“The river runs right at that corner. It would be really good to be attentive to what is happening in that area. To know about fill, hydrological and hydraulic testing would be needed,” he added.
Kingsbury pointed out that the former photography studio had been there for 100 years.
NO FLOOD WITHOUT THE BUILDING YET
“It had a foundation. The water that came towards that corner caused it to blow back and into the parking lot and into the buildings. We haven’t experienced a flood with that building gone yet,” Kingsbury said.
Were the town to build a park that was noncompliant with NFIP guidelines, community members would lose the ability to purchase flood insurance and FEMA could suspend the community.
“That would mean that we’d have to decide not to be enrolled in the program and revise our own bylaws to get around the rules. Right now the flood hazard area standards are incorporated into our bylaws. To decide we’re not going to abide by them gets us in trouble with FEMA and violates our own bylaws,” Senning said.
“We’re in the flood plain and if we violate its regulations we can jeopardize anyone else getting flood insurance in the community? Would this be a violation of that?” asked town resident Neil Johnson.
RIGHT THING, WRONG THING
“No, it’s possible to do the right thing and it’s possible to do the wrong thing. It’s important to abide by community standards,” Swanberg said.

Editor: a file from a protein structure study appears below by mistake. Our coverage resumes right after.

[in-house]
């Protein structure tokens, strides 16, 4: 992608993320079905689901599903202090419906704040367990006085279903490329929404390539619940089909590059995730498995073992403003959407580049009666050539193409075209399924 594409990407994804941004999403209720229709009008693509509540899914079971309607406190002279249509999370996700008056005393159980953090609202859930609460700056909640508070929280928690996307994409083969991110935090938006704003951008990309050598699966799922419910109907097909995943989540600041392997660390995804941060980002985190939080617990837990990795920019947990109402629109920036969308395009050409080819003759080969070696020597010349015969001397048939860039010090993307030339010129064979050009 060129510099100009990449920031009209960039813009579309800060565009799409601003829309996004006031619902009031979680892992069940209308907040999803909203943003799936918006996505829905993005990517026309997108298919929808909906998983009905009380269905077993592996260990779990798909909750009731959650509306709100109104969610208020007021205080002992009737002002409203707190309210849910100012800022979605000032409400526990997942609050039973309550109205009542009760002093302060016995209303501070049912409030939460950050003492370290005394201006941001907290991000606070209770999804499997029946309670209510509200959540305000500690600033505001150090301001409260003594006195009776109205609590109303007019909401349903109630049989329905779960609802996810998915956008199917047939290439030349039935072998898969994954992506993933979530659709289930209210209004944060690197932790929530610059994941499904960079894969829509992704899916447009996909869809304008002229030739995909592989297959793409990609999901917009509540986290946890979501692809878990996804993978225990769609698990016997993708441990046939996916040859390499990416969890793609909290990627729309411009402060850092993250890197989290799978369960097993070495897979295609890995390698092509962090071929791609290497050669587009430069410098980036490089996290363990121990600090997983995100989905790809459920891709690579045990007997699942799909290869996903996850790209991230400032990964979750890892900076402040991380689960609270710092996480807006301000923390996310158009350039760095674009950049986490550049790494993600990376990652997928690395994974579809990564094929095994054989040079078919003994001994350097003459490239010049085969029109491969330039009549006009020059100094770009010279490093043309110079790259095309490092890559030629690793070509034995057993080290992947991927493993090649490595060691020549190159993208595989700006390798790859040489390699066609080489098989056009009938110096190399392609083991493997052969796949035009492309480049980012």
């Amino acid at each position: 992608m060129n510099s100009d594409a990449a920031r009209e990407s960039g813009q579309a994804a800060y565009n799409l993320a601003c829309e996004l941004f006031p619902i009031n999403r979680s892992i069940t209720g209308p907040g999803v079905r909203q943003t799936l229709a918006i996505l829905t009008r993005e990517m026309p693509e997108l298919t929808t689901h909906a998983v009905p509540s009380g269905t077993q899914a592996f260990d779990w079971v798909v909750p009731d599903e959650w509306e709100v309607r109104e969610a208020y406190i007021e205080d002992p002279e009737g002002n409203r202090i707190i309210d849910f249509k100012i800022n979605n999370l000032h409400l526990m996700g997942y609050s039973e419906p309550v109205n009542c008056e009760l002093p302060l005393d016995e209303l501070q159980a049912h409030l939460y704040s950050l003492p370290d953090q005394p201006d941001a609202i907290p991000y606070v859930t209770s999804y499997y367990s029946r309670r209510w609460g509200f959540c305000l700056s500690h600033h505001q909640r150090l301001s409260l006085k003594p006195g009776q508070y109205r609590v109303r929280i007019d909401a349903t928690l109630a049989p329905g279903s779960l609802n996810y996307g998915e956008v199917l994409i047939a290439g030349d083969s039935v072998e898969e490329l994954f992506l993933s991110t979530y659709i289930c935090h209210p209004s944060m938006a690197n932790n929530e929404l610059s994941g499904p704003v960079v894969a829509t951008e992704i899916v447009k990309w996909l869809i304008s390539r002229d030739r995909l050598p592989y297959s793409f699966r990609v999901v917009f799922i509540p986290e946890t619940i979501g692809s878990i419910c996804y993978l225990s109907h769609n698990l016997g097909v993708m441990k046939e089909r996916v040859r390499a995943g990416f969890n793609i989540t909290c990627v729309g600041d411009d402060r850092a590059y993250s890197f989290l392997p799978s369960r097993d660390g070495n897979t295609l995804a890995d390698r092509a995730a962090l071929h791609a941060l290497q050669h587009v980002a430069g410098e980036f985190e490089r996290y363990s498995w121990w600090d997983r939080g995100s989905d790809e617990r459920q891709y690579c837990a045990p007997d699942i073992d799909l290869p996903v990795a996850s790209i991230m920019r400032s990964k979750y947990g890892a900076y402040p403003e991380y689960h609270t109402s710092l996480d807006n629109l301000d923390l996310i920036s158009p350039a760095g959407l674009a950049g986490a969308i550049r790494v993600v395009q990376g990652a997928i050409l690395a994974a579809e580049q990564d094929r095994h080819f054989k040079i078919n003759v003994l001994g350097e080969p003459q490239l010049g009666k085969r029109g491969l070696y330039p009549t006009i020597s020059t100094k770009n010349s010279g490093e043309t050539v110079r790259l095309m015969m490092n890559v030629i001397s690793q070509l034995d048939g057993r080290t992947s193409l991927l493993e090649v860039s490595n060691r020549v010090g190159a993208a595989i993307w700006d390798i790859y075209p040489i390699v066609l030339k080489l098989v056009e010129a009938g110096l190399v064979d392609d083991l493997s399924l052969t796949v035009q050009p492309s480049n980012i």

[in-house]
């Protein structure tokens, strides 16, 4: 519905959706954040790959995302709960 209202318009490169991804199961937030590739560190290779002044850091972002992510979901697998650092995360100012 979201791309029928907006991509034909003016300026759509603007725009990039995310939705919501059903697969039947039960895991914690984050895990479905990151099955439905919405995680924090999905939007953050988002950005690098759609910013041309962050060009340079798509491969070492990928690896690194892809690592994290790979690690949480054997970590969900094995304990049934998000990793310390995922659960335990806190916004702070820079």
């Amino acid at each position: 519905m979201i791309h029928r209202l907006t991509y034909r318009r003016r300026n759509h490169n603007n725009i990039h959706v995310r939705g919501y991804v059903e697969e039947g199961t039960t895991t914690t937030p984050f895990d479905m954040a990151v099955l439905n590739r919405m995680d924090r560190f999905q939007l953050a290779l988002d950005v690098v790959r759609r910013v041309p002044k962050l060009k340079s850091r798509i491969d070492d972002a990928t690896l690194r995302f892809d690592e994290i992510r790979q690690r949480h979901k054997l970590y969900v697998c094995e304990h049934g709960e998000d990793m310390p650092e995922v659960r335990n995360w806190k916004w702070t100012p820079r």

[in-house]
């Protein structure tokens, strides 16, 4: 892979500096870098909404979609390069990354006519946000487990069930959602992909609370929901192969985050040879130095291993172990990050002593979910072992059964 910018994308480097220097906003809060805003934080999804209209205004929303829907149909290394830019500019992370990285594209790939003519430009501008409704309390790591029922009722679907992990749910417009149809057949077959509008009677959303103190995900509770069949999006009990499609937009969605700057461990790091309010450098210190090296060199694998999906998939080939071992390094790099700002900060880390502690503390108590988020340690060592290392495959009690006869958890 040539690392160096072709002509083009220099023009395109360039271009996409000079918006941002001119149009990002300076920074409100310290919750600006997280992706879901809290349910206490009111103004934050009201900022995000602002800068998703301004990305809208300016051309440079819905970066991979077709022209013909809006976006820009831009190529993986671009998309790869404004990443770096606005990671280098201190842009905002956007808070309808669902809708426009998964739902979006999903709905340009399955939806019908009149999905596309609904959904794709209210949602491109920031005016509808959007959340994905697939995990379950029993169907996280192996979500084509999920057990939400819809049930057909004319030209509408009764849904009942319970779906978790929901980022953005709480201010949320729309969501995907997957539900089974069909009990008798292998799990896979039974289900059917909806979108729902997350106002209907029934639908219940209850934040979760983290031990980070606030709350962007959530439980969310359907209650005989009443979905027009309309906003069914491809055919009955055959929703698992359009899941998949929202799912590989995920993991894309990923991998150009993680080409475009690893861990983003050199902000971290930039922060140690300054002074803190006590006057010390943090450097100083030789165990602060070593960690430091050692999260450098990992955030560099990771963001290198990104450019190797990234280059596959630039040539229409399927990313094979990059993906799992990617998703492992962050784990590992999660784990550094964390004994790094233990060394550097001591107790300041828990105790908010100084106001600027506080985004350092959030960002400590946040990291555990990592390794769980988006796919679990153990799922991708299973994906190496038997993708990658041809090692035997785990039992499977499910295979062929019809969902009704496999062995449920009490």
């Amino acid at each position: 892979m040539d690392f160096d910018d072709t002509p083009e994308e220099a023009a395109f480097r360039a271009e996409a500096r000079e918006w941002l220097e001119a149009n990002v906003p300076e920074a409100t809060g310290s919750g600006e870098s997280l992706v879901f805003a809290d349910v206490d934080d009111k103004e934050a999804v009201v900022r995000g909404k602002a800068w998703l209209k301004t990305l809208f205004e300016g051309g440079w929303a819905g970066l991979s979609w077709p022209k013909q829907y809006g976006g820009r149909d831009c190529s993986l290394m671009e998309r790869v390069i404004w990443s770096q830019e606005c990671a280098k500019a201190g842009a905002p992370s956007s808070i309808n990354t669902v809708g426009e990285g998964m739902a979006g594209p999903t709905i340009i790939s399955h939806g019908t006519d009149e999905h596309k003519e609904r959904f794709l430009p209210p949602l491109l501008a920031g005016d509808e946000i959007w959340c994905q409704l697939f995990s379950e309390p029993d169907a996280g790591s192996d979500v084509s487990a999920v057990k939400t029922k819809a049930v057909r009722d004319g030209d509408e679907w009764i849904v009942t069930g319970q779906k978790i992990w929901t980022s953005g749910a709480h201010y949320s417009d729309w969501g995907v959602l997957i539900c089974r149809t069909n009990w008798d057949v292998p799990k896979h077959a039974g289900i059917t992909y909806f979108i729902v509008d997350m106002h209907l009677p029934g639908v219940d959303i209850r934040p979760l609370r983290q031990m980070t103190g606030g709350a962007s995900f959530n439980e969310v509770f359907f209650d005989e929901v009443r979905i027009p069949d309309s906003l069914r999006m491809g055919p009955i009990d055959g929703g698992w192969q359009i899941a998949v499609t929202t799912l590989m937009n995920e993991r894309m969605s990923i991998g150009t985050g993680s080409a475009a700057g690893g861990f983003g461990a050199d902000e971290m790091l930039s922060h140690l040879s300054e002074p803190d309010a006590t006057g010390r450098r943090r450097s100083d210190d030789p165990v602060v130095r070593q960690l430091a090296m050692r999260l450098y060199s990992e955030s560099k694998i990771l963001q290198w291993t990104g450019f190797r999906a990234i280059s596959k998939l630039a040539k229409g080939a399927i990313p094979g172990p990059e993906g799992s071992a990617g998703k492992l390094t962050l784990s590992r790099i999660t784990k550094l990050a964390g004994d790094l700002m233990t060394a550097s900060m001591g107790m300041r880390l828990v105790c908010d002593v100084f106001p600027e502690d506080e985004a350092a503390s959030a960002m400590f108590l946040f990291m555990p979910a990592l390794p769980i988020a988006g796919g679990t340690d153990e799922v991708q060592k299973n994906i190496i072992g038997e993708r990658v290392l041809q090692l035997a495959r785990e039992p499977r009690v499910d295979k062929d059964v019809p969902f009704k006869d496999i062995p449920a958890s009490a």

“What do you think our chance is of getting permits for this?” Johnson asked.
“If something is proposed for development in the floodway, it may be possible to do, but it has to be supported by proper engineering. The more you create obstacles in the floodway the more complex and difficult it is. It becomes a very expensive engineering project,” Swanberg said.
Board member Kari Dolan asked how the town could minimize flood hazard potential in that area.
NET NEW FILL
“In a floodway you have to be very careful about triggering a review. In the special flood hazard area I think the town bylaw already says not new fill. Within the parameters of that, a project could be proposed to the Development Review Board, that explained we’re going to take stuff away, put stuff back and net new fill,” Swanberg said.
Engineer Steve LaRosa with Weston and Sampson, who is currently working on preliminary parts of the project, told the board he had been involved with the project since the Vermont Downtown Action Team projects identified it in 2013.
“I understand the town’s need to get themselves up to speed on what’s required. I’m not the engineer who’s going to do the design out there, but we’ve been involved and have done some thinking about it. No one is going to do a design that you folks don’t approve. This is your project. We can’t design something that is counter to your zoning or counter to how the floodway and flood plain is managed. There isn’t really any risk of a project being designed that wouldn’t be approved,” LaRosa said.
Johnson asked if all the constraints and concerns were conveyed to the people from whom the grant came.
“None of this is a surprise. These are all the complexities of the project. The budget is a bit larger than other projects in design and permitting. The soft costs are larger because of the complexities that exist,” said Joshua Schwartz, Mad River Valley Planning District executive director.